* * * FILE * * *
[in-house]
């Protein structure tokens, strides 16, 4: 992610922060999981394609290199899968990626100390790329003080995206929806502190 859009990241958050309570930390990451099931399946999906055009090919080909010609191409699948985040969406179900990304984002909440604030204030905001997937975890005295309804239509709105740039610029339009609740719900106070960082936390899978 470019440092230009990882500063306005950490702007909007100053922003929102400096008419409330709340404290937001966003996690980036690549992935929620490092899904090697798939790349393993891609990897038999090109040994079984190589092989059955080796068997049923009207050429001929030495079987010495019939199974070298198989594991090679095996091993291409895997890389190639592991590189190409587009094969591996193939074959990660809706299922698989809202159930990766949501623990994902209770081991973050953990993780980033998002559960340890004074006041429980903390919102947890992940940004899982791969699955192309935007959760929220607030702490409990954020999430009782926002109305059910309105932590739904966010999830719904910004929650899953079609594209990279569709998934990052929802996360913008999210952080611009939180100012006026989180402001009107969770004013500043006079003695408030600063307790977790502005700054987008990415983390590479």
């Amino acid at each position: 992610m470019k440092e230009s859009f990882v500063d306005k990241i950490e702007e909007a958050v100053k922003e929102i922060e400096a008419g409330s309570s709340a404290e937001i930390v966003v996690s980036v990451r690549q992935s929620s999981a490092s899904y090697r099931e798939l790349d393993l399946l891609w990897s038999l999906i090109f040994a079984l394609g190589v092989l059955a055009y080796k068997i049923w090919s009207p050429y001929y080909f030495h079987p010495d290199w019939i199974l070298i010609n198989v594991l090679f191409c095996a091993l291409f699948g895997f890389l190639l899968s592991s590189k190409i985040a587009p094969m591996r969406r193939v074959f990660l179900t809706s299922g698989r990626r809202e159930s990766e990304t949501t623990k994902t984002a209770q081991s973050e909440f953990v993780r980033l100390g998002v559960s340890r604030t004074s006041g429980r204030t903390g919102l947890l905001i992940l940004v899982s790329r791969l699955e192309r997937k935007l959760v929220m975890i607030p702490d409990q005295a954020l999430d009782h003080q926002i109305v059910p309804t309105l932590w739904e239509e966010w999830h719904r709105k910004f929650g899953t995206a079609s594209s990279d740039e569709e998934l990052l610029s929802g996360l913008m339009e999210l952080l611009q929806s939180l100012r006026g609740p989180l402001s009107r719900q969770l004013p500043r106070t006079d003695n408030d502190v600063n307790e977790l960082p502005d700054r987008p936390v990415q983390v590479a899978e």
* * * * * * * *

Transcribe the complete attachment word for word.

[in-house]
């Protein structure tokens, strides 16, 4: 992610922060999981394609290199899968990626100390790329003080995206929806502190 859009990241958050309570930390990451099931399946999906055009090919080909010609191409699948985040969406179900990304984002909440604030204030905001997937975890005295309804239509709105740039610029339009609740719900106070960082936390899978 470019440092230009990882500063306005950490702007909007100053922003929102400096008419409330709340404290937001966003996690980036690549992935929620490092899904090697798939790349393993891609990897038999090109040994079984190589092989059955080796068997049923009207050429001929030495079987010495019939199974070298198989594991090679095996091993291409895997890389190639592991590189190409587009094969591996193939074959990660809706299922698989809202159930990766949501623990994902209770081991973050953990993780980033998002559960340890004074006041429980903390919102947890992940940004899982791969699955192309935007959760929220607030702490409990954020999430009782926002109305059910309105932590739904966010999830719904910004929650899953079609594209990279569709998934990052929802996360913008999210952080611009939180100012006026989180402001009107969770004013500043006079003695408030600063307790977790502005700054987008990415983390590479």
């Amino acid at each position: 992610m470019k440092e230009s859009f990882v500063d306005k990241i950490e702007e909007a958050v100053k922003e929102i922060e400096a008419g409330s309570s709340a404290e937001i930390v966003v996690s980036v990451r690549q992935s929620s999981a490092s899904y090697r099931e798939l790349d393993l399946l891609w990897s038999l999906i090109f040994a079984l394609g190589v092989l059955a055009y080796k068997i049923w090919s009207p050429y001929y080909f030495h079987p010495d290199w019939i199974l070298i010609n198989v594991l090679f191409c095996a091993l291409f699948g895997f890389l190639l899968s592991s590189k190409i985040a587009p094969m591996r969406r193939v074959f990660l179900t809706s299922g698989r990626r809202e159930s990766e990304t949501t623990k994902t984002a209770q081991s973050e909440f953990v993780r980033l100390g998002v559960s340890r604030t004074s006041g429980r204030t903390g919102l947890l905001i992940l940004v899982s790329r791969l699955e192309r997937k935007l959760v929220m975890i607030p702490d409990q005295a954020l999430d009782h003080q926002i109305v059910p309804t309105l932590w739904e239509e966010w999830h719904r709105k910004f929650g899953t995206a079609s594209s990279d740039e569709e998934l990052l610029s929802g996360l913008m339009e999210l952080l611009q929806s939180l100012r006026g609740p989180l402001s009107r719900q969770l004013p500043r106070t006079d003695n408030d502190v600063n307790e977790l960082p502005d700054r987008p936390v990415q983390v590479a899978e």